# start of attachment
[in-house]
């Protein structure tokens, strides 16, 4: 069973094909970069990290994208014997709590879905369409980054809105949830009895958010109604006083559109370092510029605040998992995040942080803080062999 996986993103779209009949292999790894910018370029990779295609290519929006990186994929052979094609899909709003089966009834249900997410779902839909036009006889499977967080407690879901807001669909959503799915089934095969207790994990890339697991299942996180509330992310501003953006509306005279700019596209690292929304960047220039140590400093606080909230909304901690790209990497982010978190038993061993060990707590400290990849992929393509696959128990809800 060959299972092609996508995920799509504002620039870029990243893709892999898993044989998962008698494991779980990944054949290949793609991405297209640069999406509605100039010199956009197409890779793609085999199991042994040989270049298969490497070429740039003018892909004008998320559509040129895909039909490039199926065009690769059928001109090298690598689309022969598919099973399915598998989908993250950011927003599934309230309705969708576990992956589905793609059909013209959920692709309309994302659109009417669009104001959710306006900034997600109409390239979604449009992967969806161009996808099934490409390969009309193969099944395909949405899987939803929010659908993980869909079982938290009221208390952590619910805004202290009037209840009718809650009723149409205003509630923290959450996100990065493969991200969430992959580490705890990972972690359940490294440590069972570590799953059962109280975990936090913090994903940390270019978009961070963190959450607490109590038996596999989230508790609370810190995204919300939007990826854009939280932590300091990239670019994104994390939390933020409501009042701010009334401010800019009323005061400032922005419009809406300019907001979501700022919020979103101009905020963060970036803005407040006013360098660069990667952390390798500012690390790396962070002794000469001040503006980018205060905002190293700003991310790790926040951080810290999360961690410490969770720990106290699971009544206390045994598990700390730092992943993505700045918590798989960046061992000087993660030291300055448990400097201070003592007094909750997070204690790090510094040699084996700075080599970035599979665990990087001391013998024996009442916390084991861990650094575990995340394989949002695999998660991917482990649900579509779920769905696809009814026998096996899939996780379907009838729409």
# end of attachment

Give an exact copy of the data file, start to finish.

[in-house]
């Protein structure tokens, strides 16, 4: 069973094909970069990290994208014997709590879905369409980054809105949830009895958010109604006083559109370092510029605040998992995040942080803080062999 996986993103779209009949292999790894910018370029990779295609290519929006990186994929052979094609899909709003089966009834249900997410779902839909036009006889499977967080407690879901807001669909959503799915089934095969207790994990890339697991299942996180509330992310501003953006509306005279700019596209690292929304960047220039140590400093606080909230909304901690790209990497982010978190038993061993060990707590400290990849992929393509696959128990809800 060959299972092609996508995920799509504002620039870029990243893709892999898993044989998962008698494991779980990944054949290949793609991405297209640069999406509605100039010199956009197409890779793609085999199991042994040989270049298969490497070429740039003018892909004008998320559509040129895909039909490039199926065009690769059928001109090298690598689309022969598919099973399915598998989908993250950011927003599934309230309705969708576990992956589905793609059909013209959920692709309309994302659109009417669009104001959710306006900034997600109409390239979604449009992967969806161009996808099934490409390969009309193969099944395909949405899987939803929010659908993980869909079982938290009221208390952590619910805004202290009037209840009718809650009723149409205003509630923290959450996100990065493969991200969430992959580490705890990972972690359940490294440590069972570590799953059962109280975990936090913090994903940390270019978009961070963190959450607490109590038996596999989230508790609370810190995204919300939007990826854009939280932590300091990239670019994104994390939390933020409501009042701010009334401010800019009323005061400032922005419009809406300019907001979501700022919020979103101009905020963060970036803005407040006013360098660069990667952390390798500012690390790396962070002794000469001040503006980018205060905002190293700003991310790790926040951080810290999360961690410490969770720990106290699971009544206390045994598990700390730092992943993505700045918590798989960046061992000087993660030291300055448990400097201070003592007094909750997070204690790090510094040699084996700075080599970035599979665990990087001391013998024996009442916390084991861990650094575990995340394989949002695999998660991917482990649900579509779920769905696809009814026998096996899939996780379907009838729409």